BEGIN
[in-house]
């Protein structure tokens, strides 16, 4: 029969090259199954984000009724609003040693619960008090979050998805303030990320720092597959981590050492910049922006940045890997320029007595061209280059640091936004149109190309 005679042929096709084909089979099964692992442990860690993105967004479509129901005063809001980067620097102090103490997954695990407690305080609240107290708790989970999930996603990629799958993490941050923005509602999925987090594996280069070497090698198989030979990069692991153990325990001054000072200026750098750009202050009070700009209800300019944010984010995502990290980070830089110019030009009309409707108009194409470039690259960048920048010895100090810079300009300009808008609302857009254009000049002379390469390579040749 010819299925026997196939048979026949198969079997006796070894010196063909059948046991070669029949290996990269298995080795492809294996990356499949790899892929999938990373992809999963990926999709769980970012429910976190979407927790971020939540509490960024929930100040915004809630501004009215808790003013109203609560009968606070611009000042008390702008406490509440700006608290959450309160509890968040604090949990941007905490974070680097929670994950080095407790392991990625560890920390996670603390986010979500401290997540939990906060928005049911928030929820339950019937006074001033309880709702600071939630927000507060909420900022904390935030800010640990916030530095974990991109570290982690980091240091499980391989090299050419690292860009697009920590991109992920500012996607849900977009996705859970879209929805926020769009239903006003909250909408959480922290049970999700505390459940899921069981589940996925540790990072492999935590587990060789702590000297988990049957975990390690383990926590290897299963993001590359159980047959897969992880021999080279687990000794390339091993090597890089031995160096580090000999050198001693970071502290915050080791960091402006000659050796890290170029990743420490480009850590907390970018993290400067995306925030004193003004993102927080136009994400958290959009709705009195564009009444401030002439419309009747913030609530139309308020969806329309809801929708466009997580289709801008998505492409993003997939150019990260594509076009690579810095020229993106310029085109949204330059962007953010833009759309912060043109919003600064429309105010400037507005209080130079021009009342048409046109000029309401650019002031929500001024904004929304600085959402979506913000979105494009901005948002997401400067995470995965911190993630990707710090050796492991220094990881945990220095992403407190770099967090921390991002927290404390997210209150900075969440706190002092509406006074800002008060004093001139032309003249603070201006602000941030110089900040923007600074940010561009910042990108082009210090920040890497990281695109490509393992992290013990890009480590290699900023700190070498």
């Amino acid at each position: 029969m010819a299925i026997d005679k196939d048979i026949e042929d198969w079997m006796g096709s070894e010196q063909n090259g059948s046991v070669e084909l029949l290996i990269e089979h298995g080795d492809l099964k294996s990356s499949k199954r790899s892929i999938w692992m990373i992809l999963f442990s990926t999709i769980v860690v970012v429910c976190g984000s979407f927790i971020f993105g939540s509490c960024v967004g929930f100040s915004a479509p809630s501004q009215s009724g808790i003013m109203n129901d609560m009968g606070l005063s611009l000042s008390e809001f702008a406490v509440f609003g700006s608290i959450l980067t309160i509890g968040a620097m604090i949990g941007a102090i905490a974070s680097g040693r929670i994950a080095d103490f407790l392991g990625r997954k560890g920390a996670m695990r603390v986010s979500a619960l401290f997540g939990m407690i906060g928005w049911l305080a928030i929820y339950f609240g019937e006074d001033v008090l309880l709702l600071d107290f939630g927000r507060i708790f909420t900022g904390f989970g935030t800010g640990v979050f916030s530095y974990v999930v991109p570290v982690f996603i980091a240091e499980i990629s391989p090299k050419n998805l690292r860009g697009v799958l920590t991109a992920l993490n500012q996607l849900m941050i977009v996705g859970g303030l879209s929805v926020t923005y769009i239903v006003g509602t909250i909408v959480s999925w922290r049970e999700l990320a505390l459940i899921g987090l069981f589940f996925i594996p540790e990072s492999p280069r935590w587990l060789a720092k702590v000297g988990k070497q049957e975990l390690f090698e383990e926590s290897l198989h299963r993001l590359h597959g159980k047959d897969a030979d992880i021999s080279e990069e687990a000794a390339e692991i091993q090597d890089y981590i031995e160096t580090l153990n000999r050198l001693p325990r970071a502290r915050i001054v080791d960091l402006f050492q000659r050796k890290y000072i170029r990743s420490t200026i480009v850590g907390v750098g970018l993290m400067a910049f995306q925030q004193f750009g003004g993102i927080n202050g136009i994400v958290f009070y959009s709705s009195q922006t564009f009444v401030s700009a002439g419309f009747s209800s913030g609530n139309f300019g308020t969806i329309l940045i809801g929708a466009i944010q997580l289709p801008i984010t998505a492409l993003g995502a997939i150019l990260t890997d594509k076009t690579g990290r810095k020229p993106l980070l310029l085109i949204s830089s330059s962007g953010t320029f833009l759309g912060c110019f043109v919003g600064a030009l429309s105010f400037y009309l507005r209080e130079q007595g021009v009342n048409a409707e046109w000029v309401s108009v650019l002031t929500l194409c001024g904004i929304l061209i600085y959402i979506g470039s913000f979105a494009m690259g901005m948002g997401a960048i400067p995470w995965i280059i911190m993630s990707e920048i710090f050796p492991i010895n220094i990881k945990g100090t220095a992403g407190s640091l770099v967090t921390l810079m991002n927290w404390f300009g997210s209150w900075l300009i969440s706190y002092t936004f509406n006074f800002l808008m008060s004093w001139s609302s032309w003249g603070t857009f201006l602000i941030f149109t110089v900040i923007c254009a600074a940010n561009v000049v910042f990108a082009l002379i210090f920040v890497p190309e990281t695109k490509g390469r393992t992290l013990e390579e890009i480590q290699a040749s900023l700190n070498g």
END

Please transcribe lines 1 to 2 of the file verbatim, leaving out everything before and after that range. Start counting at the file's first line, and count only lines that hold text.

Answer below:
[in-house]
């Protein structure tokens, strides 16, 4: 029969090259199954984000009724609003040693619960008090979050998805303030990320720092597959981590050492910049922006940045890997320029007595061209280059640091936004149109190309 005679042929096709084909089979099964692992442990860690993105967004479509129901005063809001980067620097102090103490997954695990407690305080609240107290708790989970999930996603990629799958993490941050923005509602999925987090594996280069070497090698198989030979990069692991153990325990001054000072200026750098750009202050009070700009209800300019944010984010995502990290980070830089110019030009009309409707108009194409470039690259960048920048010895100090810079300009300009808008609302857009254009000049002379390469390579040749 010819299925026997196939048979026949198969079997006796070894010196063909059948046991070669029949290996990269298995080795492809294996990356499949790899892929999938990373992809999963990926999709769980970012429910976190979407927790971020939540509490960024929930100040915004809630501004009215808790003013109203609560009968606070611009000042008390702008406490509440700006608290959450309160509890968040604090949990941007905490974070680097929670994950080095407790392991990625560890920390996670603390986010979500401290997540939990906060928005049911928030929820339950019937006074001033309880709702600071939630927000507060909420900022904390935030800010640990916030530095974990991109570290982690980091240091499980391989090299050419690292860009697009920590991109992920500012996607849900977009996705859970879209929805926020769009239903006003909250909408959480922290049970999700505390459940899921069981589940996925540790990072492999935590587990060789702590000297988990049957975990390690383990926590290897299963993001590359159980047959897969992880021999080279687990000794390339091993090597890089031995160096580090000999050198001693970071502290915050080791960091402006000659050796890290170029990743420490480009850590907390970018993290400067995306925030004193003004993102927080136009994400958290959009709705009195564009009444401030002439419309009747913030609530139309308020969806329309809801929708466009997580289709801008998505492409993003997939150019990260594509076009690579810095020229993106310029085109949204330059962007953010833009759309912060043109919003600064429309105010400037507005209080130079021009009342048409046109000029309401650019002031929500001024904004929304600085959402979506913000979105494009901005948002997401400067995470995965911190993630990707710090050796492991220094990881945990220095992403407190770099967090921390991002927290404390997210209150900075969440706190002092509406006074800002008060004093001139032309003249603070201006602000941030110089900040923007600074940010561009910042990108082009210090920040890497990281695109490509393992992290013990890009480590290699900023700190070498």